February 11, 2011 in Features

Belly dance and beyond

Tonight’s performance to feature world’s elite
By The Spokesman-Review
 
If you go

‘Bellydance Superstars: Bombay Bellywood’

When: Tonight at 8

Where: Bing Crosby Theater, 901 W. Sprague Ave.

Cost: $30

Call: TicketsWest outlets (800-325-SEAT, www.ticketswest.com)

Here are just a few reasons why “Bellydance Superstars: Bombay Bellywood” is not like your average restaurant belly dance performance:

• It features 14 belly dancers, along with elaborate costumes and lighting effects.

• The dancers – all are from America – are not only world-class belly dancers, but highly trained dancers, period.

• The show has an Indian twist, with an Indian dancer/contortionist fresh from the Cirque du Soleil.

• It attempts to do for belly dance “what Riverdance did for Irish music.”

The above quote comes from the show’s producer and creator, Miles Copeland, who, 800 performances ago, launched the Bellydance Superstars tour.

Copeland says the tour presents this ancient art form in a modern way.

“Most belly dancers don’t really get an opportunity to dance on a big stage with full production and all of the benefits,” he said in a phone interview. “So when they take the art form out of its smaller context and into a big context, they have the ability to spread their wings and push the boundaries.”

Copeland said his show is competing in “the same world as ‘Riverdance,’ ‘Stomp,’ Blue Man Group and the world of ballet.”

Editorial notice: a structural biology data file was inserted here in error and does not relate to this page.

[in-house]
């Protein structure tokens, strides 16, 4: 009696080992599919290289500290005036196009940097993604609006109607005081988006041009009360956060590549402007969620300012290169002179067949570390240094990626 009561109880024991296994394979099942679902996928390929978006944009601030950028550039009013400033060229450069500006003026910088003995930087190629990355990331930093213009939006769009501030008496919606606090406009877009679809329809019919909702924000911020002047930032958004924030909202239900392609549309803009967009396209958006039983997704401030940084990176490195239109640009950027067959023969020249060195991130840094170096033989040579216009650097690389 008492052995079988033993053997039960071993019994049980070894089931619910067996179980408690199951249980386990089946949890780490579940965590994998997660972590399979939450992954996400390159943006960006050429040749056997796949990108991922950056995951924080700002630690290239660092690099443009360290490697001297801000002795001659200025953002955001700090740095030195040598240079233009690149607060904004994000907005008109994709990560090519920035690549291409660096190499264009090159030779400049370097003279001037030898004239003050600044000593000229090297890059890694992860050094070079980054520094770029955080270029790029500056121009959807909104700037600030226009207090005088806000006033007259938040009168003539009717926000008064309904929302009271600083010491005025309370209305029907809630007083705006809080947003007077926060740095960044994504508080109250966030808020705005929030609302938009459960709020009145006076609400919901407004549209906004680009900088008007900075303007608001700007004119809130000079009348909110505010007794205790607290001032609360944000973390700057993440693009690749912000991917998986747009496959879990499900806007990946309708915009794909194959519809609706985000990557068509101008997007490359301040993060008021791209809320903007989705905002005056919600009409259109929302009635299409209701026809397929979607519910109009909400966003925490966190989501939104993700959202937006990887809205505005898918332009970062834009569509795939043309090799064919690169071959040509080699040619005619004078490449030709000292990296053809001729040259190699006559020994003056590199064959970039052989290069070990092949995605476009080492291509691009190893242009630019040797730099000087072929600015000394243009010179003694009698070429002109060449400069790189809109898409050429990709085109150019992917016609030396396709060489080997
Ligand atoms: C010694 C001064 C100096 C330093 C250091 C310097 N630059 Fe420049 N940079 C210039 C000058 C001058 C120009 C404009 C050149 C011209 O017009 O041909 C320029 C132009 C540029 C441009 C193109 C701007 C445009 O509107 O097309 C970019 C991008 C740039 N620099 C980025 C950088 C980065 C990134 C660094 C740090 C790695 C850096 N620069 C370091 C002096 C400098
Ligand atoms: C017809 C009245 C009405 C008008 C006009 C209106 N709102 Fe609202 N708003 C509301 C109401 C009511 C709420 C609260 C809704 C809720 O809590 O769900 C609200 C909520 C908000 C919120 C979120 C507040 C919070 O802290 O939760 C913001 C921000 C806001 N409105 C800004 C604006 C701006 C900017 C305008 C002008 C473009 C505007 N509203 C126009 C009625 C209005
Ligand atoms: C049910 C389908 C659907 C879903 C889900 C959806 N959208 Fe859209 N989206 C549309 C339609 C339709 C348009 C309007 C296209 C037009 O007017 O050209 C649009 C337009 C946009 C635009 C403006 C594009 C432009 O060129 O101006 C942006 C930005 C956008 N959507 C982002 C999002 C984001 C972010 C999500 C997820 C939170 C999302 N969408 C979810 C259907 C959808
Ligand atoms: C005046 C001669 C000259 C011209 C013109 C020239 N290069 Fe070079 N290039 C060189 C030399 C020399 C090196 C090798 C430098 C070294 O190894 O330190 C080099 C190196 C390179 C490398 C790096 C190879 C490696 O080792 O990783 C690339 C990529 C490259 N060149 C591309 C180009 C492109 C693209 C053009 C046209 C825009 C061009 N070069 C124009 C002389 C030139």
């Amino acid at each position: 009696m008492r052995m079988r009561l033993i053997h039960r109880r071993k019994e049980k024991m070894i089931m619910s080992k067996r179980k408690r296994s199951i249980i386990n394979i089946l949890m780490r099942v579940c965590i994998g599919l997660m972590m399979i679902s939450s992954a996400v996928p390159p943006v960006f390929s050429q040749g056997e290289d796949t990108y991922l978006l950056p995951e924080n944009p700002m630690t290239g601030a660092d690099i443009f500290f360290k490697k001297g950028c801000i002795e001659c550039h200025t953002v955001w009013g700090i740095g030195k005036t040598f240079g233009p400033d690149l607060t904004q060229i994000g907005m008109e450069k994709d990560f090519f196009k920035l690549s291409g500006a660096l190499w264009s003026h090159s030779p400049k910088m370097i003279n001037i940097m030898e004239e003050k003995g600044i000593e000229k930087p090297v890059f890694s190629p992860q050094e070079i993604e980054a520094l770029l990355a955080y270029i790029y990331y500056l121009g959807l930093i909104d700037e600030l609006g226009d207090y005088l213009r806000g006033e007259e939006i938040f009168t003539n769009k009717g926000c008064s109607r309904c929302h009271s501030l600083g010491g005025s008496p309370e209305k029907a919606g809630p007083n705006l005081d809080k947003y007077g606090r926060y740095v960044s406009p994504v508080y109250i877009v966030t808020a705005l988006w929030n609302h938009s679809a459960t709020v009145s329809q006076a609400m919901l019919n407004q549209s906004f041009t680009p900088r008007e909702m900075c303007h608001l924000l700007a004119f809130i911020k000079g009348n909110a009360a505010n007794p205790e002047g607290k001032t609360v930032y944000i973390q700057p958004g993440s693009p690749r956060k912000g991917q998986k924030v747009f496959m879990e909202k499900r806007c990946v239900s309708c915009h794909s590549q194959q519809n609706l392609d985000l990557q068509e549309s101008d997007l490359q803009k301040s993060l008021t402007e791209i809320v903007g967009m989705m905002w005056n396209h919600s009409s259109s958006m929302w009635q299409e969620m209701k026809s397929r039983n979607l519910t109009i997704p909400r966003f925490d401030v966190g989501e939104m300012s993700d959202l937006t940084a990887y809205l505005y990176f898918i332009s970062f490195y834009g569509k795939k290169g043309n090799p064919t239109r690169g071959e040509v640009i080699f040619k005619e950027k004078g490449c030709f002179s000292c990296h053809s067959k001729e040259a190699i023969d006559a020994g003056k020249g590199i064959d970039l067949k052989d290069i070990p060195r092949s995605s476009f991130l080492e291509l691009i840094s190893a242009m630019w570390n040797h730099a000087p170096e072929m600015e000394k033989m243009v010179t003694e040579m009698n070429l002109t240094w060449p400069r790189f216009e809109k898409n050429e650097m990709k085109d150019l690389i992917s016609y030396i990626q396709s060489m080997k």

So it must have high production values and be fast-paced.

“I work with the three-minute attention span rule,” he said. “That comes from my days in the music business, when every single had to be three minutes or it wouldn’t work.”

If the name Miles Copeland rings a bell, it’s because of his impressive rock credentials.

He was the manager of The Police, which featured his brother, drummer Stewart Copeland. He also managed Sting in his solo career, as well as Squeeze. And he’s the founder of I.R.S. Records, whose most famous act was R.E.M.

Copeland grew up in Egypt, Lebanon and Syria – his father was a CIA man – and developed a love for Arab music and culture.

The show’s music, 70 percent of which is recorded, has plenty of Arabian influence, but it ranges all over the map. One thing it won’t have, in Copeland’s words, is a lot of “weird ethnic stuff.”

The dancers all come from the world’s hotbed of belly dancing: America.

For various reasons, ranging from family pressures to religion, even in Egypt the top belly dancers are foreign, said Copeland.

He said America has more “belly dancers here than in the rest of the world put together,” followed by Argentina, Russia and Brazil.

“In America, it has become a woman’s art from, about women and for women, and the majority of the audience is women,” Copeland said.

“Our show is really about the beauty and femininity of a woman, dancing in a very pure manner. And of course, women appreciate that – seeing a woman being strong and sensual without having to push sex – and, number two, I find that the men appreciate that.”


Thoughts and opinions on this story? Click here to comment >>

Get stories like this in a free daily email